Kiosks can be hacked

Common ATMs can be hacked within minutes

Less than 20 minutes, in some cases only 10 minutes - and the ATM is hacked and spits out bills without a PIN and banking or giro card. The IT security company Positive Technologies examined 26 ATMs from popular manufacturers and found numerous vulnerabilities. Particularly alarming: 69 percent of ATMs were vulnerable to black box attacks and criminals can connect to the cash dispensing mechanism of an ATM within a few minutes and have the money spit out.

Attacks on vending machines from different manufacturers have become an increasing problem worldwide. In January 2018, the US secret service and the major ATM manufacturers Diebold Nixdorf, GRGBanking and NCR issued an urgent warning of the threat posed by attacks on ATMs. According to NCR reports, the first black box attacks were uncovered in Mexico in 2017. In 2018 this wave spread to the United States. The first reports of ATM malware attacks date back to 2009 when Skimer, a Trojan horse that can steal money and bank card information, was discovered. Since then, logic attacks have become increasingly popular with cyber criminals.

Serious security gaps in ATMs

Positive Technologies experts have now determined that most devices (85 percent of devices) were inadequately protected against network attacks such as data center spoofing. As a result, criminals could disrupt the transaction verification process and fake a response from the data center to approve any withdrawal request or increase the number of banknotes to be dispensed. The report also describes scenarios with attacks on GSM modems connected to the devices. An attacker could easily gain access to a GSM modem and use it to attack other ATMs in the same network and even in the bank's internal network.

A mistake in the implementation of hard disk encryption leaves a whopping 92 percent of ATMs vulnerable to a number of attack scenarios. An attacker could connect directly to a hard drive of the ATM and, if the content is not encrypted, infect it with malware and deactivate security mechanisms. This allows the attacker to control the ATM. Given the privacy of such data, it is hard to believe that this content is not encrypted, but it is by no means unusual in many banking environments.

The operating system's kiosk mode was possible in 76 percent of the ATMs tested, which is a problem. Because if restrictions for normal users are circumvented, an attacker can execute commands in the operating system of the ATM. Positive Technologies experts estimate the time required for this attack to be 15 minutes and even less for well-prepared attackers using automation.

Outdated technology makes it unnecessarily easy for attackers

Anyone who sees an ATM while it is booting is often surprised at the age of the respective operating system. Obviously, in many cases it was sufficient to expose the ATM with a small computer such as the Raspberry Pi to a black box attack. The ATMs ran on Windows XP, which is no longer provided with security updates, Windows 7 and 10. According to a similar analysis by IT security specialist Kaspersky from 2016, around 90 percent of all ATMs were still running on Windows, at least back then XP - so that even today one can assume that a relatively large number of devices will be found under the operating system that is now 17 years old. The connection to the device was implemented, among other things, via a drilled housing. Often the devices could also be controlled via standard USB devices, which makes it even easier for attackers, even if the USB ports are securely attached.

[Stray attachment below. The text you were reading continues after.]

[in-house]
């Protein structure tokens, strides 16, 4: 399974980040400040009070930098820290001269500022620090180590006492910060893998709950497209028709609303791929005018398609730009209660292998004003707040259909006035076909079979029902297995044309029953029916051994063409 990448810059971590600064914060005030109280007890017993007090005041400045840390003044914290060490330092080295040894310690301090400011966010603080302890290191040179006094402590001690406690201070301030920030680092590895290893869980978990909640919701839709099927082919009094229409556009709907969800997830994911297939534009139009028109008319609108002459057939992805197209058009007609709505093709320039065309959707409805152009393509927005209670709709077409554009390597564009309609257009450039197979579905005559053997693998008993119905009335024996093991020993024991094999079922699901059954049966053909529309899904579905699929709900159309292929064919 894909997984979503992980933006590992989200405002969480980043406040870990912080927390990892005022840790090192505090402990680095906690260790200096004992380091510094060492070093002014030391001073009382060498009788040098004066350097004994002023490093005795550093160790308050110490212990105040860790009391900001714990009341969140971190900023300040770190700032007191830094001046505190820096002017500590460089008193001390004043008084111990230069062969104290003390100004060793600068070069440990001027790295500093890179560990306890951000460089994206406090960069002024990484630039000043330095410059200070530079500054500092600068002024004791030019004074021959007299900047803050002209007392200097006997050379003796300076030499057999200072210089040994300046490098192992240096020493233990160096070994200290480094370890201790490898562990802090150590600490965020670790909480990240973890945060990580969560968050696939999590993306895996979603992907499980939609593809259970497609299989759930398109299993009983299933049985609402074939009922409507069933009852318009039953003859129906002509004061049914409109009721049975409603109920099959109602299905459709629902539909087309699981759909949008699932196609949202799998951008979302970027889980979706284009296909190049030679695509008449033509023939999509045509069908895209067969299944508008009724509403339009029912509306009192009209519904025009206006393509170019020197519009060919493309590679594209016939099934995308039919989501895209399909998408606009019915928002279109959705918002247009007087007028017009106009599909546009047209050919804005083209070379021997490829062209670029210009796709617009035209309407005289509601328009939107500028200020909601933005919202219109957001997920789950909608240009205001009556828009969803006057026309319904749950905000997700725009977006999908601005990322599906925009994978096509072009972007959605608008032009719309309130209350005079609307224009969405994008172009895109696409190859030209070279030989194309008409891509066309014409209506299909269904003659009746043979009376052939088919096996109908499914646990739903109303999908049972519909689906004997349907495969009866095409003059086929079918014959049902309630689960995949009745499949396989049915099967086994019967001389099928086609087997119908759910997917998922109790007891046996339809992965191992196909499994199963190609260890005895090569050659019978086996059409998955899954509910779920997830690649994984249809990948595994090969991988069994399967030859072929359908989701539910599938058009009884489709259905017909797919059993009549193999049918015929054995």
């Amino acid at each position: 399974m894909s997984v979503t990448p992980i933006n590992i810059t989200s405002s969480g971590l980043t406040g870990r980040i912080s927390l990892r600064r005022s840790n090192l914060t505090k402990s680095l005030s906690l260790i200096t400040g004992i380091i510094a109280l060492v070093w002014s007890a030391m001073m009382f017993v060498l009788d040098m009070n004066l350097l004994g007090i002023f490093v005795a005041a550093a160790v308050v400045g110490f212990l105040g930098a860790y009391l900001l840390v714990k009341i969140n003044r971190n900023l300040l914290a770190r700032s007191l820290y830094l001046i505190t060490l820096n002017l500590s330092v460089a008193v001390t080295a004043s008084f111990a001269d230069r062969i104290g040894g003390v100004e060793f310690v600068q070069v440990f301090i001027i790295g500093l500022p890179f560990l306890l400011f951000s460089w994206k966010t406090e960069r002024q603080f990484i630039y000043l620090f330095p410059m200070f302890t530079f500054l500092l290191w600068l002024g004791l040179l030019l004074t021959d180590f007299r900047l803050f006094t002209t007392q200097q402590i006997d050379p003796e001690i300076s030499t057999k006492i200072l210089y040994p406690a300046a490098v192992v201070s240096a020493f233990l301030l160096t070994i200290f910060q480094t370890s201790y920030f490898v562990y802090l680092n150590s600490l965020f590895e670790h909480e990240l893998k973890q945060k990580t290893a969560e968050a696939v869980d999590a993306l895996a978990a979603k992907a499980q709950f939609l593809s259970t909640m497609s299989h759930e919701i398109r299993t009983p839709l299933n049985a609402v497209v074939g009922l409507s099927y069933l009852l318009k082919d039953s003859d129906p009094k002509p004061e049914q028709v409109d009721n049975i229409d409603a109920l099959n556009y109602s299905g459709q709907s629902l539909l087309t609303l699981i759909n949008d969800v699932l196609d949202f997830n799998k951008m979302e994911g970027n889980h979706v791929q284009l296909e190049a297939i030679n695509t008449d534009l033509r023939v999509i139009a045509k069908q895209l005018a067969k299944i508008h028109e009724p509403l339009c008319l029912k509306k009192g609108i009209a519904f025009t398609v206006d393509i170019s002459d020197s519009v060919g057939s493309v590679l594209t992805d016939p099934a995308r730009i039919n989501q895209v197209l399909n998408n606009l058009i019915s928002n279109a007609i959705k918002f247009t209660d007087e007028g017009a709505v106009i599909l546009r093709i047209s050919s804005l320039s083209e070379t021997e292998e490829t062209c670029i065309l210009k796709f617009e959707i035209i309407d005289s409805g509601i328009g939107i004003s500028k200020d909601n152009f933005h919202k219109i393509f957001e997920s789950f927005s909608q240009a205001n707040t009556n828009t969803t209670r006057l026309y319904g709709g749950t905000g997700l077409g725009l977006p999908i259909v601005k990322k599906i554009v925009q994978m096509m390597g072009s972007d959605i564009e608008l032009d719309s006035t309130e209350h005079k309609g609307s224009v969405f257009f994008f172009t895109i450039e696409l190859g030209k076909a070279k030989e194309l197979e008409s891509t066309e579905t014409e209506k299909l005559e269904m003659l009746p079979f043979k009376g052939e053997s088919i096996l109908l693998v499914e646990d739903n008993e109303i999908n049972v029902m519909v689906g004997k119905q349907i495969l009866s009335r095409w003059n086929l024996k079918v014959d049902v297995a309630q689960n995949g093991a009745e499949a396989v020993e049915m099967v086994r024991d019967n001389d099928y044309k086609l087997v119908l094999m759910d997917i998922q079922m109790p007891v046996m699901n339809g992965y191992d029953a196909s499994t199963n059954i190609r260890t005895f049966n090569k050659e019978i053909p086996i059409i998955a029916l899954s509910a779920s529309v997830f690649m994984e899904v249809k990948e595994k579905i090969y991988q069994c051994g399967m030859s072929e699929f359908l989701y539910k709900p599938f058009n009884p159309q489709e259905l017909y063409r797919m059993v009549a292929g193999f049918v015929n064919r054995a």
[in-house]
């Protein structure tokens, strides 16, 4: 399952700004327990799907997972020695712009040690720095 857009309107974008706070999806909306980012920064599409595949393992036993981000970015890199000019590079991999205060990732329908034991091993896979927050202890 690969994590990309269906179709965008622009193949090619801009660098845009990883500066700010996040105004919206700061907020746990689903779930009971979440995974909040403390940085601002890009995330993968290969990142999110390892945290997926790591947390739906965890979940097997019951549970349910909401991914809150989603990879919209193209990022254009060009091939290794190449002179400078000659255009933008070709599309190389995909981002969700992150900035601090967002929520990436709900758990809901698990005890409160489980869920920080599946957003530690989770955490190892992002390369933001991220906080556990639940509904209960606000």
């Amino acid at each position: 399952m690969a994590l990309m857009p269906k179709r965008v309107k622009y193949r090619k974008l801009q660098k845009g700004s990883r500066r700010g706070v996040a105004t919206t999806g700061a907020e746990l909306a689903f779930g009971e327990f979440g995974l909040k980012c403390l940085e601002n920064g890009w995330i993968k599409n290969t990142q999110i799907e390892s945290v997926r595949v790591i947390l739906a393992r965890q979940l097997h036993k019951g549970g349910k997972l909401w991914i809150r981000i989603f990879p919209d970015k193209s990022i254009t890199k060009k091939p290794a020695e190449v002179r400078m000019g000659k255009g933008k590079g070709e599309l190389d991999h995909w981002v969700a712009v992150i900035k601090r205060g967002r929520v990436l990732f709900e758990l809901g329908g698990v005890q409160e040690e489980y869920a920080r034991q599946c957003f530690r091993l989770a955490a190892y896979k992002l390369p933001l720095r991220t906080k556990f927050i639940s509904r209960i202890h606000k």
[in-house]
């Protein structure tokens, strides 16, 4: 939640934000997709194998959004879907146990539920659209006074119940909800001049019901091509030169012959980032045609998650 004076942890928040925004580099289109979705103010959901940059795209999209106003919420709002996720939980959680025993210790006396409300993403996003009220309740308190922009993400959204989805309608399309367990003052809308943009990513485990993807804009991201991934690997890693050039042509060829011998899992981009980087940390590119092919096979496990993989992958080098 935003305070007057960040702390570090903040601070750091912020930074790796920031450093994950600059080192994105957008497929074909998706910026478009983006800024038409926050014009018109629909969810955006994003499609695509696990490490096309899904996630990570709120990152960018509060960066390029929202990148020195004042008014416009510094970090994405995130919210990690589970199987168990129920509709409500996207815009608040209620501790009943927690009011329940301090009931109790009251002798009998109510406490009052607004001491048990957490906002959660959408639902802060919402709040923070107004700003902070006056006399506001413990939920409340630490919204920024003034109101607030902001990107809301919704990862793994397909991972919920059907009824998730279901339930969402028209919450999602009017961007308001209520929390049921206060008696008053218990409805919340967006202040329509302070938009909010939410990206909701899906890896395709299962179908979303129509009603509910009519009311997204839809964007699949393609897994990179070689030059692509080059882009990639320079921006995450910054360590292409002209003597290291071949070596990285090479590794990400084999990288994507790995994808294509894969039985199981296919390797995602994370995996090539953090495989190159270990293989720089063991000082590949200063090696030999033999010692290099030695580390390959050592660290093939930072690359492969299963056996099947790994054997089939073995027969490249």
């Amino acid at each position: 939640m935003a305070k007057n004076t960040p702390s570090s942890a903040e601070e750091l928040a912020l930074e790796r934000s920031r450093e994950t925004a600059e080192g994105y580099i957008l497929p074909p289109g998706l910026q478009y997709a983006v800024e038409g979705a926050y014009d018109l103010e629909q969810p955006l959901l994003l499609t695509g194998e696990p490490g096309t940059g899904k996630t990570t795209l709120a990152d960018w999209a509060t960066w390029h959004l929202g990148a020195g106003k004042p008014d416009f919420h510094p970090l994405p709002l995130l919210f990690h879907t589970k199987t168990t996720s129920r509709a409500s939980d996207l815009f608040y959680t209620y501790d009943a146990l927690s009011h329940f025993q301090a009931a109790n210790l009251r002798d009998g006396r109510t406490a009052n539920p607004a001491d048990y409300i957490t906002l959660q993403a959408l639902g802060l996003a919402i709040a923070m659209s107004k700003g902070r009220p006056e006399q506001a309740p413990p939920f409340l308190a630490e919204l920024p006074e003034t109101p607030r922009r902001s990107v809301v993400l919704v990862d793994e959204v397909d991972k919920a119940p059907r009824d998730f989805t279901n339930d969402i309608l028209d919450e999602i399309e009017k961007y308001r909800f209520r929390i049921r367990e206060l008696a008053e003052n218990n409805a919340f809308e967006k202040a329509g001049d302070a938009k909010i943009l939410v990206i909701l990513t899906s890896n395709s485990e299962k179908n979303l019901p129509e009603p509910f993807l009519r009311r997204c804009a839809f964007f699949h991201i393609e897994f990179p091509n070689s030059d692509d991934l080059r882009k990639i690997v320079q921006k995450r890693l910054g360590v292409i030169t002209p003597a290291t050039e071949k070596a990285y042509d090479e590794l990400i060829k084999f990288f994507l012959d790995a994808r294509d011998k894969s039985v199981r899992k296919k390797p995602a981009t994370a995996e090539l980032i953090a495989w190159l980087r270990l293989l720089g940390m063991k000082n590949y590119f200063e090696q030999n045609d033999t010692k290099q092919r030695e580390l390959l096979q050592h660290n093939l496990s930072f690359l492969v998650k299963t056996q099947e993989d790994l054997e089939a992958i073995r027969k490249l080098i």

Our research shows that most ATMs have no restrictions on disconnecting unknown hardware devices. An attacker can connect a keyboard or other device to impersonate user input. Most ATMs do not prohibit using some of the common keyboard shortcuts to access common operating system functions. In addition, local security policies were often incorrectly configured or missing altogether. At 88 percent of the ATMs, application control solutions could be bypassed due to poor whitelists and weak points. "

Leigh-Anne Galloway, Head of Cyber ​​Resilience Technology at Positive Technologies

Although the ATM owners bear the brunt of the logical attack threat, bank customers can also be among the victims. According to its own information, the company regularly discovers weak points in connection with network security, improper configuration and poor protection of peripheral devices - expensive errors for which a bank must be liable in case of doubt or which are at the expense of all customers. These flaws allow criminals to steal ATMs and obtain card information. But the financial damage is only one component of the whole. What is much more important is the loss of trust on the part of customers and the associated damage to the image of the bank, but also for terminal-related banking transactions in general.

To reduce the risk of attack and speed up the response to threats, the first step should be to physically secure ATMs and implement logging and monitoring of security events on the ATM and associated infrastructure. A regular security analysis of ATMs is important for the timely detection and elimination of weak points. In this context, banks should also deal with protective devices against blasting ATMs, another (more physical) security problem that has become more common in Germany in recent years.

A paper on the most common IT-based security problems in ATMs is available for download free of charge. partly

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